Lionel Messi says that it makes him angry when people claim he calls the shots in the Argentina national team.
The Barca star, who scored a hat trick that took Argentina to the World Cup finals last month had been accused of selecting coaches and influencing which players do and do not make the squad in the past. Messi, however, branded those rumours “ridiculous”.
“It makes me angry that people say so many things so easily,” Messi replied when it was suggested that he runs the Argentina team. “People say a lot of things without knowing. So, on one hand, it makes me angry. But on the other hand, I am used to everything that they say.”
Messi added that those making the comments were showing a lack of respect, not just to him, but to his international teammates.
“It’s a lie that I put my friends and the coaches I want in the national team. I’m just one more player in the team, to tell these great players — [Angel] Di Maria, [Sergio] Aguero, [Gonzalo] Higuain and [Javier] Mascherano, who are worldwide figures — that, ‘You play because you’re Messi’s friend,’ shows a lack of respect towards them and also towards me.”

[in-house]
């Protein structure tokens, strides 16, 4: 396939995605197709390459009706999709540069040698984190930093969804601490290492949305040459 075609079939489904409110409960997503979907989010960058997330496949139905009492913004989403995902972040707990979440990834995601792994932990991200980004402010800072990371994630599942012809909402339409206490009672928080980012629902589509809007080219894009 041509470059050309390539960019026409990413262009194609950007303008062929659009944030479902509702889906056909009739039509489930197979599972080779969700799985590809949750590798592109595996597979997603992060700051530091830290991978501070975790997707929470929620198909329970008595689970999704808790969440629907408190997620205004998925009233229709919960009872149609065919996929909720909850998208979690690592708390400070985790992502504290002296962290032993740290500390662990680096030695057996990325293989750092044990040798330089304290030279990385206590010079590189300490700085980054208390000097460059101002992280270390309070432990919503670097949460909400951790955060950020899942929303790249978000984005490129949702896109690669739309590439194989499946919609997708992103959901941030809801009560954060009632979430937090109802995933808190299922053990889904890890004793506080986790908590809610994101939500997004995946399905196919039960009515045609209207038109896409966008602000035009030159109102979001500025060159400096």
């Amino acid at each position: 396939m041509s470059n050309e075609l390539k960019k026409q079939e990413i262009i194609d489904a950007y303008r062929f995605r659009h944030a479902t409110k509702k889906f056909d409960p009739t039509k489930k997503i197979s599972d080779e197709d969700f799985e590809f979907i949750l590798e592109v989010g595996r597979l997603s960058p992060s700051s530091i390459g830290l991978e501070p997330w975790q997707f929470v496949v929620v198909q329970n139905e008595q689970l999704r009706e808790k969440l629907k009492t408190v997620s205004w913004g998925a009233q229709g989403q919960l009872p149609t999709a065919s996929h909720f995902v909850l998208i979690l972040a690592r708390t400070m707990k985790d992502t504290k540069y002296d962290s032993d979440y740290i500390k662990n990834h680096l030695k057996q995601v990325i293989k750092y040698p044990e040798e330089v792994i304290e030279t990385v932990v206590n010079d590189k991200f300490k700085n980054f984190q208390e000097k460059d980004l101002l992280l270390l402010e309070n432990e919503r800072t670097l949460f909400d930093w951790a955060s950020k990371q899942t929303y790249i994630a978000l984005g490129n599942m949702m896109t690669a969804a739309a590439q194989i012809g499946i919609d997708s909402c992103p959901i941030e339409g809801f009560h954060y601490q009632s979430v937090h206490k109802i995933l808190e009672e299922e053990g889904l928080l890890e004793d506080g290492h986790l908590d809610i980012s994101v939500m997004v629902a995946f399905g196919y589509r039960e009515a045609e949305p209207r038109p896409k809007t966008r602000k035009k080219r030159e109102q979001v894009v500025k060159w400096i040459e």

“I never choose players for the team or take them out. That’s not who I am. I am here to add to the squad, nothing else.”
Messi, 30, and a number of other players in Jorge Sampaoli’s Argentina squad are approaching the latter stages of their careers, which could make the Russian World Cup their last chance to win a World Cup. However, Messi said he doesn’t think about how many years he has left.
“No, honestly, I hadn’t taken a decision,” he said. “But I think it would have been yes, it would have been the end for this group, because it would have been crazy not to qualify for the World Cup. Honestly, I can’t even imagine what would have happened, because it would have been terrible for everyone.”
On the other hand, PSG’s Di Maria admitted that he felt that failing to qualify for Russia would have meant the finish to a number of international careers.
“It played with our heads that it took us so long to qualify,” Di Maria told ESPN. “To not have made it to the World Cup would have meant the end of international football for a lot of us, myself included. But now that we have, we can work much better with the coaching staff. Psychologically, not being able to score goals was fatal for us.”